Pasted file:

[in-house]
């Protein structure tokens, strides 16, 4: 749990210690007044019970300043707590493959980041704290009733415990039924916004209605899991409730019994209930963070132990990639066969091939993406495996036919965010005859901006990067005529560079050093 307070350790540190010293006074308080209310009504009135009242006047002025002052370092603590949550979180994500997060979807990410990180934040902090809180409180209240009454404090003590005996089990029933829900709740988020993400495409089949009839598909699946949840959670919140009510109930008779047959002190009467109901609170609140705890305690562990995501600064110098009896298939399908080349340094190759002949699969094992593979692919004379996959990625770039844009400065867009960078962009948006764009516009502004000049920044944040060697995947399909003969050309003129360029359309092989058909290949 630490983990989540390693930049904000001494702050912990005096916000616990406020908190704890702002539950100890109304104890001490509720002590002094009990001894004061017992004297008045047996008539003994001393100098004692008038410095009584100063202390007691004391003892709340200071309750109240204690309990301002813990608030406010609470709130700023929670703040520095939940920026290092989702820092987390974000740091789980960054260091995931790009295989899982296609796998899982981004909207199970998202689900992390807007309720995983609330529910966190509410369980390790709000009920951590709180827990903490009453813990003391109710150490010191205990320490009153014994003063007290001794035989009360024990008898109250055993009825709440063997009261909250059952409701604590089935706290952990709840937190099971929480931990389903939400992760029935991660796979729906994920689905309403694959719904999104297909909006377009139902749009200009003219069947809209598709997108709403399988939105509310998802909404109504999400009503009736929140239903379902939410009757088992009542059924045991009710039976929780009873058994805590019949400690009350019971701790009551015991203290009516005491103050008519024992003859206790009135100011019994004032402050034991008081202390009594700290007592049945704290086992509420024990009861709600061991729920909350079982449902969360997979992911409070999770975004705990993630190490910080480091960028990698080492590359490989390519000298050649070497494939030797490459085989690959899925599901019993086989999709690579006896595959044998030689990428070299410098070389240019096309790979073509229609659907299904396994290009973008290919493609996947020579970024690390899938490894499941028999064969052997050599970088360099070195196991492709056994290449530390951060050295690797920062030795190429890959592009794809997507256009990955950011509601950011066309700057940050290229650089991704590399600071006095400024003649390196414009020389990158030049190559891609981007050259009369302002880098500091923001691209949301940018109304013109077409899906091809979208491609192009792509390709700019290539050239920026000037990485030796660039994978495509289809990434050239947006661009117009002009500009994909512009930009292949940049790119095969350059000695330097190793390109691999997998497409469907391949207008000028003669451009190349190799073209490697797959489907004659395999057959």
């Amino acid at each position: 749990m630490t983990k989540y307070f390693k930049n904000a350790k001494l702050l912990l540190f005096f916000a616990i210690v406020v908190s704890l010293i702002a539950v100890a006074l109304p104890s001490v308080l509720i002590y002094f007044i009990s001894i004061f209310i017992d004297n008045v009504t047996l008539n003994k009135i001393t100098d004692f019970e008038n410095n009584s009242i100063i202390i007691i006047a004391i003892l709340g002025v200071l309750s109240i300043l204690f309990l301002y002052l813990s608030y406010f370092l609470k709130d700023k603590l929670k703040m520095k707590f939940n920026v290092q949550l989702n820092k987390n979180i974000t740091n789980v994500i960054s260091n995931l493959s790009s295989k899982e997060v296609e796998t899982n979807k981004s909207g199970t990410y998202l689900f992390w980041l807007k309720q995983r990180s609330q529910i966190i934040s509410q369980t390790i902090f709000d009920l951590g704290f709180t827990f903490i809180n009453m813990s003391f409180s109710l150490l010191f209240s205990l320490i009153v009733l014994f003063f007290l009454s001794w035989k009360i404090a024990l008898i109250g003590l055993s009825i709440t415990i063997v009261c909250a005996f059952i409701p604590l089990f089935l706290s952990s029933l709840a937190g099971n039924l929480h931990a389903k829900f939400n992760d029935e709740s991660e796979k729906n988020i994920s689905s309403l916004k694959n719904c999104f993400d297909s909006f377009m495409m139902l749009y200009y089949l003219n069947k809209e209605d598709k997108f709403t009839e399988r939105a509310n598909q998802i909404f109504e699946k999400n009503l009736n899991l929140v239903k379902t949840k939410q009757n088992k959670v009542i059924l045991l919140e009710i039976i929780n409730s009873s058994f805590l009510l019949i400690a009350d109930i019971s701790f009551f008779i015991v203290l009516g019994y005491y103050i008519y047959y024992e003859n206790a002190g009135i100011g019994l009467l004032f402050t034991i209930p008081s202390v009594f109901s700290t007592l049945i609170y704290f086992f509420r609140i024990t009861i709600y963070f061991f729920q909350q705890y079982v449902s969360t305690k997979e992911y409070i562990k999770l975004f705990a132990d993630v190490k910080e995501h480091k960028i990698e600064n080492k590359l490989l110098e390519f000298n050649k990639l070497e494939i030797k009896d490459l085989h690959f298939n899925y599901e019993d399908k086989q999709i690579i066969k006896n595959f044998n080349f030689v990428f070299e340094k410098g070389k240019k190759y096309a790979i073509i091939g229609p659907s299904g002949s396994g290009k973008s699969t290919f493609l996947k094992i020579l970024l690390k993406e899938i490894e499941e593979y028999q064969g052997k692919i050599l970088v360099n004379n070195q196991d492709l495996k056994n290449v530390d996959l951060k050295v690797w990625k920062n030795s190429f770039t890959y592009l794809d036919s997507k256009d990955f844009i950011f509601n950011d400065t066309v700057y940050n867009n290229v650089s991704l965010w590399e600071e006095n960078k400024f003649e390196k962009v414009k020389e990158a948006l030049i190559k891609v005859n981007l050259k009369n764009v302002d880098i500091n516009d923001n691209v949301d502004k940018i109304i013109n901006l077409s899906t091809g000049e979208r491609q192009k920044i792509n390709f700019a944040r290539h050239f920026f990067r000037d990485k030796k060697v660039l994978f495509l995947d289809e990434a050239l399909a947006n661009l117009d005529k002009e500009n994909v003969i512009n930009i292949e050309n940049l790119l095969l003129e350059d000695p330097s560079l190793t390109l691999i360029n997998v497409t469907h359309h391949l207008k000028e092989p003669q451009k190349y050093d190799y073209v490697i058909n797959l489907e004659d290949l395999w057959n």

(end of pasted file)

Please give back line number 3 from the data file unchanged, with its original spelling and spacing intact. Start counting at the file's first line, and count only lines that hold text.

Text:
């Amino acid at each position: 749990m630490t983990k989540y307070f390693k930049n904000a350790k001494l702050l912990l540190f005096f916000a616990i210690v406020v908190s704890l010293i702002a539950v100890a006074l109304p104890s001490v308080l509720i002590y002094f007044i009990s001894i004061f209310i017992d004297n008045v009504t047996l008539n003994k009135i001393t100098d004692f019970e008038n410095n009584s009242i100063i202390i007691i006047a004391i003892l709340g002025v200071l309750s109240i300043l204690f309990l301002y002052l813990s608030y406010f370092l609470k709130d700023k603590l929670k703040m520095k707590f939940n920026v290092q949550l989702n820092k987390n979180i974000t740091n789980v994500i960054s260091n995931l493959s790009s295989k899982e997060v296609e796998t899982n979807k981004s909207g199970t990410y998202l689900f992390w980041l807007k309720q995983r990180s609330q529910i966190i934040s509410q369980t390790i902090f709000d009920l951590g704290f709180t827990f903490i809180n009453m813990s003391f409180s109710l150490l010191f209240s205990l320490i009153v009733l014994f003063f007290l009454s001794w035989k009360i404090a024990l008898i109250g003590l055993s009825i709440t415990i063997v009261c909250a005996f059952i409701p604590l089990f089935l706290s952990s029933l709840a937190g099971n039924l929480h931990a389903k829900f939400n992760d029935e709740s991660e796979k729906n988020i994920s689905s309403l916004k694959n719904c999104f993400d297909s909006f377009m495409m139902l749009y200009y089949l003219n069947k809209e209605d598709k997108f709403t009839e399988r939105a509310n598909q998802i909404f109504e699946k999400n009503l009736n899991l929140v239903k379902t949840k939410q009757n088992k959670v009542i059924l045991l919140e009710i039976i929780n409730s009873s058994f805590l009510l019949i400690a009350d109930i019971s701790f009551f008779i015991v203290l009516g019994y005491y103050i008519y047959y024992e003859n206790a002190g009135i100011g019994l009467l004032f402050t034991i209930p008081s202390v009594f109901s700290t007592l049945i609170y704290f086992f509420r609140i024990t009861i709600y963070f061991f729920q909350q705890y079982v449902s969360t305690k997979e992911y409070i562990k999770l975004f705990a132990d993630v190490k910080e995501h480091k960028i990698e600064n080492k590359l490989l110098e390519f000298n050649k990639l070497e494939i030797k009896d490459l085989h690959f298939n899925y599901e019993d399908k086989q999709i690579i066969k006896n595959f044998n080349f030689v990428f070299e340094k410098g070389k240019k190759y096309a790979i073509i091939g229609p659907s299904g002949s396994g290009k973008s699969t290919f493609l996947k094992i020579l970024l690390k993406e899938i490894e499941e593979y028999q064969g052997k692919i050599l970088v360099n004379n070195q196991d492709l495996k056994n290449v530390d996959l951060k050295v690797w990625k920062n030795s190429f770039t890959y592009l794809d036919s997507k256009d990955f844009i950011f509601n950011d400065t066309v700057y940050n867009n290229v650089s991704l965010w590399e600071e006095n960078k400024f003649e390196k962009v414009k020389e990158a948006l030049i190559k891609v005859n981007l050259k009369n764009v302002d880098i500091n516009d923001n691209v949301d502004k940018i109304i013109n901006l077409s899906t091809g000049e979208r491609q192009k920044i792509n390709f700019a944040r290539h050239f920026f990067r000037d990485k030796k060697v660039l994978f495509l995947d289809e990434a050239l399909a947006n661009l117009d005529k002009e500009n994909v003969i512009n930009i292949e050309n940049l790119l095969l003129e350059d000695p330097s560079l190793t390109l691999i360029n997998v497409t469907h359309h391949l207008k000028e092989p003669q451009k190349y050093d190799y073209v490697i058909n797959l489907e004659d290949l395999w057959n």